‘It’s Just A Joke’: California Mom Fires Back After School Won’t Let Daughter Sing National Anthem
Music notation of US anthem on American flag - stock photo
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A mom from California is speaking out against her daughter’s school after it told her she could not sing the national anthem because of COVID-19 concerns while the team continued to play on the field.

Sarah Moreta told Fox News that her daughter is a 17-year-old senior at Mission Viejo High School in Orange County. She had planned to sing the national anthem before a homecoming last weekend. However, her daughter was informed that she was not allowed to sing the anthem only hours before the game was supposed to start. The school cited COVID-19 concerns as the reason for not allowing the high school senior to perform.

Moreta said her daughter “was devastated because this is her opportunity to sing in front of the school.”

The school was also reportedly not going to allow band or cheer to be on the field, either. However, Moreta said that the high school “cleared” band, choir, and cheer to contribute their entertainment to the event earlier that week. Her daughter, however, was the only person not permitted to sing the national anthem during the night.

Fox News reported:

On the day of the game, however, the school reversed course and said that band could not participate but cheer could, and Moreta’s daughter was canceled from performing.

“It’s just a joke. These people can go on the football field and they can run around and sweat and yell and jump on each other, but band can’t bang a drum, and children can’t just sing a song by themselves in the middle of the same football field with nobody on it? If it’s about safety, which one’s safer?”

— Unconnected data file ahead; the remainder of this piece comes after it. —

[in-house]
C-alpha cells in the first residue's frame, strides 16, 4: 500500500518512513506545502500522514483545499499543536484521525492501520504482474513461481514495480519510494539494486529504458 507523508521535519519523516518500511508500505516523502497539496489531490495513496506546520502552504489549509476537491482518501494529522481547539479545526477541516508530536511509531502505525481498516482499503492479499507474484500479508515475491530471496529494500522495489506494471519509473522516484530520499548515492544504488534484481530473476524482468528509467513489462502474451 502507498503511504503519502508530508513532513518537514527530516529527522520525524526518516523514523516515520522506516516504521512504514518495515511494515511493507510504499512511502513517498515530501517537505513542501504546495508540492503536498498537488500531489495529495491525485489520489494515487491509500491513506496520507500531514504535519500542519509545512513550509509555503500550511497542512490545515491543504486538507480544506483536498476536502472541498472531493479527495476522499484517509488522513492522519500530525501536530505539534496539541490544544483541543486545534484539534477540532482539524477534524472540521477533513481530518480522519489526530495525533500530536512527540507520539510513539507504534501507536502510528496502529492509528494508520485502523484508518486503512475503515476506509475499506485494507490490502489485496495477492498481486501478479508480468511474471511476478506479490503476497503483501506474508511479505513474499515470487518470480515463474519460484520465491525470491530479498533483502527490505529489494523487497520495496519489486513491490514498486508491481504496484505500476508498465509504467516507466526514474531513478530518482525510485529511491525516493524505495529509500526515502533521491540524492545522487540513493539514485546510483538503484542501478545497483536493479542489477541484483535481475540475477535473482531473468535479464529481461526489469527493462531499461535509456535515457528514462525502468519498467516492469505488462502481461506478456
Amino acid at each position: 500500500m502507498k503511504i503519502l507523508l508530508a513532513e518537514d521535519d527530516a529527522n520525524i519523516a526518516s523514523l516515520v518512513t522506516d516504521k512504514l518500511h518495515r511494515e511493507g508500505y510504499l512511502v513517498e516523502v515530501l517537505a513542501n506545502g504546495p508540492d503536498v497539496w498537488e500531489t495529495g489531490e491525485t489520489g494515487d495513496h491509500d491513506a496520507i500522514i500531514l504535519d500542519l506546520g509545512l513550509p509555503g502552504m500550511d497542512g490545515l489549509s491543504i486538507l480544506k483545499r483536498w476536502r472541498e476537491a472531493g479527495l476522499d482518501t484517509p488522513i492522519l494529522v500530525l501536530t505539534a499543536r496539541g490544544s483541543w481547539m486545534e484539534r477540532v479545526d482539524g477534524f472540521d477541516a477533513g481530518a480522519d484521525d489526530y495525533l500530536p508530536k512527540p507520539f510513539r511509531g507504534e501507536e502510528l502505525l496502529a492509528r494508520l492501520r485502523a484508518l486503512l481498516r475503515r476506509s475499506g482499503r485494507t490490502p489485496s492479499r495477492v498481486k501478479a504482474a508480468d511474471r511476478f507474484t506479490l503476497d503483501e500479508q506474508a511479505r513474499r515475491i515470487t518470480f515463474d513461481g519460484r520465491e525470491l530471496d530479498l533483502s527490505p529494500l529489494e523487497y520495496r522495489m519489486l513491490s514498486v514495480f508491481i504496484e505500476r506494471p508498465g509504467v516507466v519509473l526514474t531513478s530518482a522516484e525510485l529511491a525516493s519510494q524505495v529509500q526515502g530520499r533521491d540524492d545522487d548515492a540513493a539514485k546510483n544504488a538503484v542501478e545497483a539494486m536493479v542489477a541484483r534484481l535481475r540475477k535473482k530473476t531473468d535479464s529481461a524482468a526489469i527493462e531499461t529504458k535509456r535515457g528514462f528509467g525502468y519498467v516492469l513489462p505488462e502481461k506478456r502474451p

Moreta told the outlet that her daughter goes onto the school grounds for class twice a week and has time with each of her teachers for around one hour per week. When they are not in-person at the school, the students have virtual classes over Zoom. The school is in the Saddleback Valley Unified School District and has reportedly been doing a combination of online and in-person learning since late last September.

Moreta’s daughter graduates in June. Moreta said, “She’s a senior and there are only so many opportunities they have left. There are only so many home games, there’s only so many events, period.”

The Centers for Disease Control and Prevention (CDC) guidelines include information on the correlation between singing and the spread of the virus. The center recently updated its policy for large events and gatherings earlier this month.

The CDC states that there is an increased risk where there is singing involved at an event:

Events where people engage in behaviors such as interacting with others from outside their own household, singing, shouting, not maintaining physical distancing, or not wearing masks consistently and correctly, can increase risk.

When it comes to methods that large-event planners should use in order to promote behavior that won’t spread COVID-19 among people attending or working at the event, the CDC states:

Encourage guests to avoid singing or shouting, especially indoors. If possible, keep music levels down so people don’t have to shout or speak loudly to be heard.

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